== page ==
Given their vast repertoire and a career that now spans work in six decades, albeit with an astonishing array of changing musicianship, it’s worth going back to the main man Edgar Froese’s R&B groundings in West Berlin circa 1967. Here he’d formed The Ones (biggest hit was Lady Greengrass), though he would soon swap his idiosyncratic take on soul and beat for strides into the unknown, capes by a voracious enthusiasm for Berlin’s urban take on surrealism, the theatre of the absurd, concrete art, painting and classical structure.
Having cut his teeth so to speak with fellow travellers Steve Joliffe and the legendary Klaus Schulze, the East Prussian-born Froese performed for Salvador Dali, and studied Schoenberg and Stockhausen as avidly as he mutated Chuck Berry rhythms into languid soundscapes. Edgar’s Road to Damascus moments probably arrived when he teamed up first with Christopher Franke, a drummer and multi-instrumentalist, and then Peter Baumann. Fusing psych and budding lower case krautrock onto an adventurous keyboard-driven template, Tangerine Dream itself was given birth thanks to the pop/art lyrics in John Lennon’s ‘Lucy In The Sky With Diamonds’. After an important stint recording for Ohr (label logo: a pink ear) their tape collages and mellotron heavy melodies were championed by John Peel. He made the 1973 album Atem (roughly meaning ‘breathless’) his spin of the year. Landing next on Virgin was a logical choice: the label’s relationship with the smart avant-garde artists of the era suited Froese and co., who also loved recording in the Oxfordshire countryside at Richard Branson’s state of the art Manor Studios – where plentiful supplies of wine and lawn tripping lovelies cleared the head after hours of flashing console lights.
The Virgin Years coincided with the Dream’s rise. They’d already been the biggest selling import act in the business and now their album Phaedra shifted an incredible 100,000 copies in six weeks and found the band playing to rapturous crowds at the Royal Albert Hall and the Rainbow, as well as SRO tours of the far-flung North of Britain. Remarkable enough, given the times were underscored by pre-punk pub rock and American stadium acts, Tangerine Dream’s attitude didn’t falter. They continued to baffle critics as Rubycon, the live Ricochet and Encore albums, and the brilliant Stratosfear cemented their place in British hearts and discerning record collections in the era between 1974 and 1976. This despite a rather hands-off reaction from certain quarters of the weekly press, who were often suspicious of technology, and viewed computers with a Luddite’s mistrust – as if these things were best left gathering dust in government bunkers or bank headquarters. What ho, chaps!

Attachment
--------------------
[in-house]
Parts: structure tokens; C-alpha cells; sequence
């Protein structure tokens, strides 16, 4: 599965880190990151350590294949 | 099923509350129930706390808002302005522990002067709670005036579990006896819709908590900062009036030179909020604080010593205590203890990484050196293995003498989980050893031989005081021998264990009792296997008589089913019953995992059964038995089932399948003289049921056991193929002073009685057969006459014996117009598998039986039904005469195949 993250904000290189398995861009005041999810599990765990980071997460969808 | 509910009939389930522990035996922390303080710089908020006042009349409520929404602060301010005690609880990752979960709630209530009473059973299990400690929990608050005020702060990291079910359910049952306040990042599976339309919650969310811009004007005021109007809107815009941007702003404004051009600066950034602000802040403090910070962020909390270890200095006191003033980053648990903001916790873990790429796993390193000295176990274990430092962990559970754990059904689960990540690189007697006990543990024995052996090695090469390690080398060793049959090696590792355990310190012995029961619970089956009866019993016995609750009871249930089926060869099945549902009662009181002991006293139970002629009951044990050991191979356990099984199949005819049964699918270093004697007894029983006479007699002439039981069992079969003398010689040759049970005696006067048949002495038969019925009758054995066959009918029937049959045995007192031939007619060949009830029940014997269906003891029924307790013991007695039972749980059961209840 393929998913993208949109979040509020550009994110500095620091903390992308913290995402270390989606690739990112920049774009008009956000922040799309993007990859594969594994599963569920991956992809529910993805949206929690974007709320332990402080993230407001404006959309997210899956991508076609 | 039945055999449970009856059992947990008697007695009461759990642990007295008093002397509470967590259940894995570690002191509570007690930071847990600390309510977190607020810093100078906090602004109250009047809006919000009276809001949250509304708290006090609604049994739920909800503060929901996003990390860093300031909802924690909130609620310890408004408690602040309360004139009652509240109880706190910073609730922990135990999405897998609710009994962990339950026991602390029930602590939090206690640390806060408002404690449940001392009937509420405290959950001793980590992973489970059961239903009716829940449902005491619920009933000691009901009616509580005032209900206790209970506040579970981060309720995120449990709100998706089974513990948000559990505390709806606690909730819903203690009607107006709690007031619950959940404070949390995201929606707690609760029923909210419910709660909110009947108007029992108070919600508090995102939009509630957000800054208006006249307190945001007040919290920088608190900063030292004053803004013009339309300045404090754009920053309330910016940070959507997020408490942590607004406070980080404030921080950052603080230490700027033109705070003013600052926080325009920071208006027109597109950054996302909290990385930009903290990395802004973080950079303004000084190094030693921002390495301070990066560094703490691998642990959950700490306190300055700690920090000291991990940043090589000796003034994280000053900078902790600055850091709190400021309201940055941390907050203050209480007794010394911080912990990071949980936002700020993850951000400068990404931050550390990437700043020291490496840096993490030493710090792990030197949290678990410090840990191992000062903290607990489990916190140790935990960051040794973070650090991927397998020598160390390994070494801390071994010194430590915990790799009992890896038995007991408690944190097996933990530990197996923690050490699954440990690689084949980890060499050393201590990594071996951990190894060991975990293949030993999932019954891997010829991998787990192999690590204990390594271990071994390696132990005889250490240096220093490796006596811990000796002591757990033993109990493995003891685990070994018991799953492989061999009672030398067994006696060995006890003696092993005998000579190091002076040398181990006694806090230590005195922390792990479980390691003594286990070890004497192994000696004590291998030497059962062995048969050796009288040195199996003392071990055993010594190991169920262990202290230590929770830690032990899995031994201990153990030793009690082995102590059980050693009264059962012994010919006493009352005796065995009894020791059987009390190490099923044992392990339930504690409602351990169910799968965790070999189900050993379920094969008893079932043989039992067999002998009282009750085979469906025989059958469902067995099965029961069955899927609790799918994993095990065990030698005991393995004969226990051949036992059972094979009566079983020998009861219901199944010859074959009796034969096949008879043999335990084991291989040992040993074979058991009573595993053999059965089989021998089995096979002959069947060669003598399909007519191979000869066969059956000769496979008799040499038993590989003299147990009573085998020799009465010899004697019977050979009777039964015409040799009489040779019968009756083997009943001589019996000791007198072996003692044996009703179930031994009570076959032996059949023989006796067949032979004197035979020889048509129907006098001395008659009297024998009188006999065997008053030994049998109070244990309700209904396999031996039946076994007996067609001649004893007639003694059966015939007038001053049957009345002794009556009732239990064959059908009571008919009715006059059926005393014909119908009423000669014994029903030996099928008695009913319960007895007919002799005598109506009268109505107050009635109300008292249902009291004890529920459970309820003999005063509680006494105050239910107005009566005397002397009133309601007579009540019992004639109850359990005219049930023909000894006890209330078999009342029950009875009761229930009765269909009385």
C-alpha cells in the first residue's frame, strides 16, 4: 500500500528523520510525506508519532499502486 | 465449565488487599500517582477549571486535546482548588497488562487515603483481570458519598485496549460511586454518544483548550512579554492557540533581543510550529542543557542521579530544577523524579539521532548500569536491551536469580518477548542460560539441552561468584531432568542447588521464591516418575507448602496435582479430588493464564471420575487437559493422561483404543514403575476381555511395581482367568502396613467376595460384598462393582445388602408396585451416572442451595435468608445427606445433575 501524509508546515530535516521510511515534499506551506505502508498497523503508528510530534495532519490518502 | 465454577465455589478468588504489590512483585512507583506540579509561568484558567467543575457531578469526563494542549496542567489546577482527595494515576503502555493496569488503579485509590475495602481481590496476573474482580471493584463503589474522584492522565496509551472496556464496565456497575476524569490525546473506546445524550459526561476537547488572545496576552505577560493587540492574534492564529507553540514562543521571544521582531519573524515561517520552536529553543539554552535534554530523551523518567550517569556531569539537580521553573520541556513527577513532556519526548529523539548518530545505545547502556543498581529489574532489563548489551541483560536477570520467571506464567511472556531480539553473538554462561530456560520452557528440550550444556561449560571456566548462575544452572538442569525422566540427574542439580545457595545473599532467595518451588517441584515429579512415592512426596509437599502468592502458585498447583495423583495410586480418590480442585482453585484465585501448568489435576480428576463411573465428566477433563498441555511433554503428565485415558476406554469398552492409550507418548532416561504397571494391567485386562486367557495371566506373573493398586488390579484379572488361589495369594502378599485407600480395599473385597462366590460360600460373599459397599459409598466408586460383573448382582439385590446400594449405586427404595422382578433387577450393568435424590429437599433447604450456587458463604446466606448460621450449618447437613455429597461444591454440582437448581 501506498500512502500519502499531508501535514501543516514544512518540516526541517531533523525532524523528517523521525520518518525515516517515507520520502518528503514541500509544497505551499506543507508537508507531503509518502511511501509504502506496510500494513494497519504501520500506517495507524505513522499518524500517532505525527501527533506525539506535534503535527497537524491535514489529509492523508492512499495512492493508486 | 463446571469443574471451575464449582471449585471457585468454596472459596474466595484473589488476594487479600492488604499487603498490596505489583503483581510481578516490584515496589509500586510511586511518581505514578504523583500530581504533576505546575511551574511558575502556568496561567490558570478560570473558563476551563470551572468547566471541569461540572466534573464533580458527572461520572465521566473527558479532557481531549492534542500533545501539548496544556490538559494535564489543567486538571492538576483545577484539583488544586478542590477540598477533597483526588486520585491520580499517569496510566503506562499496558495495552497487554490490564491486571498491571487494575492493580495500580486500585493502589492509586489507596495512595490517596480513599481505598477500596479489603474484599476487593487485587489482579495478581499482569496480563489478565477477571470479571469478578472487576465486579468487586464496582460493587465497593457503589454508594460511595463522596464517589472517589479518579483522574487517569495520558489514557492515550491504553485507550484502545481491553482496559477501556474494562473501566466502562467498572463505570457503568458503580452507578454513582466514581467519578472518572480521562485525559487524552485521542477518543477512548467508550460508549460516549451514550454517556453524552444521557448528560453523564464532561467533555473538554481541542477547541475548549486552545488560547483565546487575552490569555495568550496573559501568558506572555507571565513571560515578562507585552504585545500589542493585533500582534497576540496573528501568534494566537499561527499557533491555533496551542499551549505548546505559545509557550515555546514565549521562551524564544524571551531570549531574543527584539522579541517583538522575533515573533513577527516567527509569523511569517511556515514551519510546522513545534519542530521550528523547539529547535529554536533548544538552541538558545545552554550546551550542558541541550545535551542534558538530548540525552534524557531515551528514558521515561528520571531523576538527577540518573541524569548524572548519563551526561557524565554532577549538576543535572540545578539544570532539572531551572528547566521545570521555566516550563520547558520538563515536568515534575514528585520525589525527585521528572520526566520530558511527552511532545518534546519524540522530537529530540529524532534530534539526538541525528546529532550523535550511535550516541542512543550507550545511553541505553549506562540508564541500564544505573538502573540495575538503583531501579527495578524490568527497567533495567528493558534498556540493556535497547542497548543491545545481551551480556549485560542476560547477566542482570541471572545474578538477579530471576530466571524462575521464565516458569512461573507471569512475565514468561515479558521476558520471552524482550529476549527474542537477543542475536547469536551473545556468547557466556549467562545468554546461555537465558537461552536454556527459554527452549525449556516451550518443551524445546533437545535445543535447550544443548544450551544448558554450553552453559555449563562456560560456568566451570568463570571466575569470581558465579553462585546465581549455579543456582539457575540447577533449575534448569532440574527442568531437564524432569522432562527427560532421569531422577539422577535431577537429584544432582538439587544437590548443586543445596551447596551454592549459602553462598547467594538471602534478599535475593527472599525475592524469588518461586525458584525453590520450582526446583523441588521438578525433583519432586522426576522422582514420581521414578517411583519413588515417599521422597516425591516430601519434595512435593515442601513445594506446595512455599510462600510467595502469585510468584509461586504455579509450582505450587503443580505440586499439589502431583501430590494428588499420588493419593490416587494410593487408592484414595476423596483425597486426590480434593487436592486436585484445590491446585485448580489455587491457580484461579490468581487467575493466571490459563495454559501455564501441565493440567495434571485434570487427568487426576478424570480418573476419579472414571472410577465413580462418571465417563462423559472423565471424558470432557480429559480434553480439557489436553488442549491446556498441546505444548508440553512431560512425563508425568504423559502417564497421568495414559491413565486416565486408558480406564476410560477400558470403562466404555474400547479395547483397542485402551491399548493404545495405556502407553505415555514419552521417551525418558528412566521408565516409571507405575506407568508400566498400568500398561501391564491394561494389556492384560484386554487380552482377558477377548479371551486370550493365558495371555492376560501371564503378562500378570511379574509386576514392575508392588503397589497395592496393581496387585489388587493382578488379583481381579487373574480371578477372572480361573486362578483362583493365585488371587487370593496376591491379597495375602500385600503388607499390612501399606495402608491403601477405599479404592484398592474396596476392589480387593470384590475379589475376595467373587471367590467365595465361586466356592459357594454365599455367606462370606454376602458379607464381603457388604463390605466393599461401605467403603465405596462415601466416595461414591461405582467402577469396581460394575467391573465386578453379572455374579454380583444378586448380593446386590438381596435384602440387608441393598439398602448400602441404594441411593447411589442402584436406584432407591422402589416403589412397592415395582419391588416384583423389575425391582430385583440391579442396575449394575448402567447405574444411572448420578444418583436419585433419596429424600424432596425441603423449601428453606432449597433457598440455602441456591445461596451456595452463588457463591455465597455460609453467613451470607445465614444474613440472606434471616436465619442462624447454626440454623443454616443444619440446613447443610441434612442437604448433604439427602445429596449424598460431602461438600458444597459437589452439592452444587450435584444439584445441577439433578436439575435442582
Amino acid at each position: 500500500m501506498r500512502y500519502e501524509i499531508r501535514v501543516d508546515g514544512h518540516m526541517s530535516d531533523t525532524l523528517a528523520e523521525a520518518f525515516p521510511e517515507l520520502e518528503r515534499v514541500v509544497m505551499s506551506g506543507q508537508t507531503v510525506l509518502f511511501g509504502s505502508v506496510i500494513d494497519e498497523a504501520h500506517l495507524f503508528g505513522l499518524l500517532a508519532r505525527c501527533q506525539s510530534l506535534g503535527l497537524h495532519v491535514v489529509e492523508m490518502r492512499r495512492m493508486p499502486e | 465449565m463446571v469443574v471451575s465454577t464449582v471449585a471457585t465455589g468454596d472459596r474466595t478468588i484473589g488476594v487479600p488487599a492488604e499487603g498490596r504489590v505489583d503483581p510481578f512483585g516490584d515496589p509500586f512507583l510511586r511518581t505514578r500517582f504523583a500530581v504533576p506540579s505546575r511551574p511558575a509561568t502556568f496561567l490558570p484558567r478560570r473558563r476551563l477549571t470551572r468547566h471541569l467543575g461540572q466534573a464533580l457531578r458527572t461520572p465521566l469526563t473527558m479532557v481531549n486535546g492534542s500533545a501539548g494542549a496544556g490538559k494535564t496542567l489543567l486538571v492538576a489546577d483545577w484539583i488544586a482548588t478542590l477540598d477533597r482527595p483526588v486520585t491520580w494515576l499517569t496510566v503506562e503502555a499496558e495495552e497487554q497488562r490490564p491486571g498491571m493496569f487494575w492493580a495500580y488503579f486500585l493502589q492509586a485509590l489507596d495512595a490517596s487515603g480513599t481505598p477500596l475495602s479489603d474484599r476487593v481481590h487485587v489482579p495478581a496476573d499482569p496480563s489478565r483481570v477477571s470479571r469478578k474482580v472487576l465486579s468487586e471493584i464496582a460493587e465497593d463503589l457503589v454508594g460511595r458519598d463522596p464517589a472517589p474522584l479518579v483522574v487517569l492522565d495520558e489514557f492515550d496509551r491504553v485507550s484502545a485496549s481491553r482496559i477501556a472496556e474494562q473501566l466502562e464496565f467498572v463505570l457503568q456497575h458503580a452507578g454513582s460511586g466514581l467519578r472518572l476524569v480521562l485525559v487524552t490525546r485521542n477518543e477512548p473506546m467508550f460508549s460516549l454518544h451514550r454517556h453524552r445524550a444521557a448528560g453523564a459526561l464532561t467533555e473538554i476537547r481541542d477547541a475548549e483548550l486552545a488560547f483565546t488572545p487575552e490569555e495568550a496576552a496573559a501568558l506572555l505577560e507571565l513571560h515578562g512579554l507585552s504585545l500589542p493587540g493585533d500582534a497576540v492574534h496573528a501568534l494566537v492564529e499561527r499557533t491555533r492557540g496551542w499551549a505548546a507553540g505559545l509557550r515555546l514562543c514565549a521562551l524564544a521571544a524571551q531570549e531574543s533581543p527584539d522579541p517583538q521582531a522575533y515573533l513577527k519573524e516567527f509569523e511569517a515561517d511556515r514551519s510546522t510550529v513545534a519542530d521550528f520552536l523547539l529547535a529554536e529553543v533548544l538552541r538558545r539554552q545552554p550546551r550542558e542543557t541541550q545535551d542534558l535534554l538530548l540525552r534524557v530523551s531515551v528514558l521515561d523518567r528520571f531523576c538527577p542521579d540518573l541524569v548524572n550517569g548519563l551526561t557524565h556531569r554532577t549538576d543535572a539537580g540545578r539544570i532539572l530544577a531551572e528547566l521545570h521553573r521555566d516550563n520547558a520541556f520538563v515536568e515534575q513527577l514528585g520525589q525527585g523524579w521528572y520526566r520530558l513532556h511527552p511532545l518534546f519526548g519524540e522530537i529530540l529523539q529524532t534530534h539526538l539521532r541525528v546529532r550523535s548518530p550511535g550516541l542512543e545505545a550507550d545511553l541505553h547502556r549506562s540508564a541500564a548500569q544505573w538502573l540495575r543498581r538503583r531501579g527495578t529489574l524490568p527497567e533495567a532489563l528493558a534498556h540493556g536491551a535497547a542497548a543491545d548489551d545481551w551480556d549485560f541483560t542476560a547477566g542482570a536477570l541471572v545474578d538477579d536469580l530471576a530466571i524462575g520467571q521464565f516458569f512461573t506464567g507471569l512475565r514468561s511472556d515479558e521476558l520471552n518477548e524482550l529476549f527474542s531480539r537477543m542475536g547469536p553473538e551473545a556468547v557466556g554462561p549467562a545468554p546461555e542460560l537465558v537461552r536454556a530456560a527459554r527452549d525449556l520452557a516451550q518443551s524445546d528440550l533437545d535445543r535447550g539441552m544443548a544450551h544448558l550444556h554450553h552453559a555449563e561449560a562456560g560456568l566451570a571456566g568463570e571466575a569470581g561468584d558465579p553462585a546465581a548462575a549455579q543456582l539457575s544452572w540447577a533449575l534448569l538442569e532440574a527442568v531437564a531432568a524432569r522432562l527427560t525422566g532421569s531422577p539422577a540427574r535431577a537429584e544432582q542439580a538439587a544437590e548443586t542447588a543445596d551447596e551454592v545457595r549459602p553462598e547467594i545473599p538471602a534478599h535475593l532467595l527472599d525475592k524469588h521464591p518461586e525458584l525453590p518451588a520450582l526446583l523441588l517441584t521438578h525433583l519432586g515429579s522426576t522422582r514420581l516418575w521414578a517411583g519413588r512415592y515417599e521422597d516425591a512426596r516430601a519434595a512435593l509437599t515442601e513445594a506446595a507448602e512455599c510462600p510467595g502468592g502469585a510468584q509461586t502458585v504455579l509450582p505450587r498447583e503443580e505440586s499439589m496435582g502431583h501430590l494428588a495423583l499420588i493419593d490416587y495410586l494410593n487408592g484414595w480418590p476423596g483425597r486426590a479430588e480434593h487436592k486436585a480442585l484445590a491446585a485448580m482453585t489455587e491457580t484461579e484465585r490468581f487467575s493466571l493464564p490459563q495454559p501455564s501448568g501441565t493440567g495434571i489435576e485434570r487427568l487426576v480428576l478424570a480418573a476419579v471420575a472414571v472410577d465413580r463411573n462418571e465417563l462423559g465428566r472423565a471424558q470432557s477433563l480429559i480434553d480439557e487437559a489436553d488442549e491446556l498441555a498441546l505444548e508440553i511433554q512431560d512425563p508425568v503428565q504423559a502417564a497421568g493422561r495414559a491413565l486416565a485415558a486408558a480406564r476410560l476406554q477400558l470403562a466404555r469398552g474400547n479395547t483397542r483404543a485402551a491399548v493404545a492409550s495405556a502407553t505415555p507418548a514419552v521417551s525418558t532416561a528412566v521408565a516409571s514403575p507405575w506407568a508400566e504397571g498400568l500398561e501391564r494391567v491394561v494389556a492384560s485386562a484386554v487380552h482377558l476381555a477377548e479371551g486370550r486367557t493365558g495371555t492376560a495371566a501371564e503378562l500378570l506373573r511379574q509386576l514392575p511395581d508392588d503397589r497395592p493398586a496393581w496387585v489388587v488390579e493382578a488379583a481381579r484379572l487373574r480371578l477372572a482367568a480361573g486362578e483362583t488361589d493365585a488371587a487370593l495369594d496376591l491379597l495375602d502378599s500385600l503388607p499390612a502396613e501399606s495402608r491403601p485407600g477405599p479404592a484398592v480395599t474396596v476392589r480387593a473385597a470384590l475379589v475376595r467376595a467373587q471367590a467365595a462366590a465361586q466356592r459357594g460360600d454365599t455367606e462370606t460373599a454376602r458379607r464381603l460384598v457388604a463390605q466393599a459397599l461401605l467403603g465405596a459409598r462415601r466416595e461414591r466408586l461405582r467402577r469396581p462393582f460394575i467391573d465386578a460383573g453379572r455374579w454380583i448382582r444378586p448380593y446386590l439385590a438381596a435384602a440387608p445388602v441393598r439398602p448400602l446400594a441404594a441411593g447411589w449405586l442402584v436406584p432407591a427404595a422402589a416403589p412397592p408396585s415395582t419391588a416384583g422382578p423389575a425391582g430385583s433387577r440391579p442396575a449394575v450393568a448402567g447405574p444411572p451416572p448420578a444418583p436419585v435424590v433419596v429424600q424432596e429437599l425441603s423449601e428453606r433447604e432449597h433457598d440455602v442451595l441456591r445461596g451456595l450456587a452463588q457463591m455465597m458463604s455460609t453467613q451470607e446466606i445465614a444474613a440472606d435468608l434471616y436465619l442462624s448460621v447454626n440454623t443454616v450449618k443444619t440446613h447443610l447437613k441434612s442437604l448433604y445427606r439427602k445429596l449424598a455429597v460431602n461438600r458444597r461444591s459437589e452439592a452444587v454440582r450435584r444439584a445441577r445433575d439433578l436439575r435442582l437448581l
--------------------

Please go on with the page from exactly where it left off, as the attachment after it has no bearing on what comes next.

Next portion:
Froese and his fellows had however woken up and smelt the future espresso. Moreover, they released at least an album a year, so even those who didn’t understand could hardly typecast them. Plangent guitars, sound wave synth drums, full-fat Gothic organs and layered treated voices were the band’s calling card. Live too; they were a magnificent proposition, performing under UV lights with sets that looked like mystic jungles. Far from playing behind some kind of Berlin Wall of sound their refusal to reproduce studio pieces, and their insistence on improvising new music from an urge to itch a scratch, ensured each gig was a unique experience. The cosmic couriers were also at the forefront of the good new stuff: mothers of invention, like kindred spirits, Can and Popol Vuh. They weren’t afraid to take risks and if they fell slightly sideways with the artificial head systems ultra hi-fi technique, or couldn’t always reach a glitch-free perfection for their pyramid style quad set-up, well … they didn’t mind because innovation is always just around the corner.
The total progressive masterpiece Cyclone, the first Dream album with proper lyrics and vocals, saw Baumann leave to be replaced by old accomplices Jolliffe and Klaus Kruger, while the complexity of the instrumentation reached bamboozling heights as banks of Moogs battled with reeds and brass, oriental Burmese gongs, clavinets and sequencers. Staying in Berlin but now utilising the famed Hansa Studios, TD cut back on that prodigious amount of kit and sent out the stripped-back Force Majeure, heralding a return to roots and a glimpse of the uber-melodic sound which would be in demand for movie soundtracks – everything from Risky Business and Firestarter to Miracle Mile, Wavelength and Heartbreakers. Indeed for many the soundtrack cover line: ‘Music composed by Tangerine Dream’ would be their intro to this extraordinarily mythic outfit, ensuring new legions of admirers came on board as tastes and technology evolved.
Equally pertinently, a new brood of electro-pop merchants were discovering the work of Froese et al; neither hidebound nor cynical the music of the Dream was deemed revolutionary and vital by many a young group – Depeche Mode being one important example.
Tangerine Dream’s legacy on record alone is so vast it can’t be shoehorned. Nor should it be. Discovery is the lifeblood for the interested listener. One can jump into Tangram and Hyperborea from the early 1980s, or sample all-encompassing paranoia on the Cold War classic Exit. Highly recommended starting points are The Virgin Years: 1974-1978 and the companion 1977-1983.
It doesn’t stop there either. Tangerine Dream has been a family concern with son Jerome joining father Edgar and continues to this day. A recent album Starmus – Sonic Universe, celebrating 50 years of manned spaceflight, is a fantastic collaboration between TD and Brian May.
Froese’s dream of music for a mind concert is alive and well. Check it out. These are movements from visionaries.